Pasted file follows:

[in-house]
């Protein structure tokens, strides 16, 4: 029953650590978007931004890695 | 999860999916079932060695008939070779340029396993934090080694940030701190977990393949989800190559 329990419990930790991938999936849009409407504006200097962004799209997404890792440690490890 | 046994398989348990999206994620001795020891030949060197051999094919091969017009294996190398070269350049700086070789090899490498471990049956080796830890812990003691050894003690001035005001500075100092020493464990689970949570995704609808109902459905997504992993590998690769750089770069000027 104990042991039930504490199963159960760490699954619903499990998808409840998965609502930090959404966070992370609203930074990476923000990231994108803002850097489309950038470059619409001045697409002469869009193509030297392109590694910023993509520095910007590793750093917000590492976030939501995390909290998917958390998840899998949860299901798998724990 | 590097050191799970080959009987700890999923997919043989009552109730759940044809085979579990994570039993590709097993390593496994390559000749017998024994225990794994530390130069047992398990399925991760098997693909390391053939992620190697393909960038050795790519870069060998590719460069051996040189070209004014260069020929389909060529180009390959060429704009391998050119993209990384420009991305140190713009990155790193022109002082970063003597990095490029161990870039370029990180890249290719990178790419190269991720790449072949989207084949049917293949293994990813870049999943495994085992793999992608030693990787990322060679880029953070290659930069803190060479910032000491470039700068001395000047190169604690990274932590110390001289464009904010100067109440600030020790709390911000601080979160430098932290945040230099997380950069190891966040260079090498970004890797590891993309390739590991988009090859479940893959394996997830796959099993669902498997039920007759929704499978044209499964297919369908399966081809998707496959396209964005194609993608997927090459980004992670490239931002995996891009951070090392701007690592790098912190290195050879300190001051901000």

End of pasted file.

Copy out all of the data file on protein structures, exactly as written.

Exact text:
[in-house]
């Protein structure tokens, strides 16, 4: 029953650590978007931004890695 | 999860999916079932060695008939070779340029396993934090080694940030701190977990393949989800190559 329990419990930790991938999936849009409407504006200097962004799209997404890792440690490890 | 046994398989348990999206994620001795020891030949060197051999094919091969017009294996190398070269350049700086070789090899490498471990049956080796830890812990003691050894003690001035005001500075100092020493464990689970949570995704609808109902459905997504992993590998690769750089770069000027 104990042991039930504490199963159960760490699954619903499990998808409840998965609502930090959404966070992370609203930074990476923000990231994108803002850097489309950038470059619409001045697409002469869009193509030297392109590694910023993509520095910007590793750093917000590492976030939501995390909290998917958390998840899998949860299901798998724990 | 590097050191799970080959009987700890999923997919043989009552109730759940044809085979579990994570039993590709097993390593496994390559000749017998024994225990794994530390130069047992398990399925991760098997693909390391053939992620190697393909960038050795790519870069060998590719460069051996040189070209004014260069020929389909060529180009390959060429704009391998050119993209990384420009991305140190713009990155790193022109002082970063003597990095490029161990870039370029990180890249290719990178790419190269991720790449072949989207084949049917293949293994990813870049999943495994085992793999992608030693990787990322060679880029953070290659930069803190060479910032000491470039700068001395000047190169604690990274932590110390001289464009904010100067109440600030020790709390911000601080979160430098932290945040230099997380950069190891966040260079090498970004890797590891993309390739590991988009090859479940893959394996997830796959099993669902498997039920007759929704499978044209499964297919369908399966081809998707496959396209964005194609993608997927090459980004992670490239931002995996891009951070090392701007690592790098912190290195050879300190001051901000």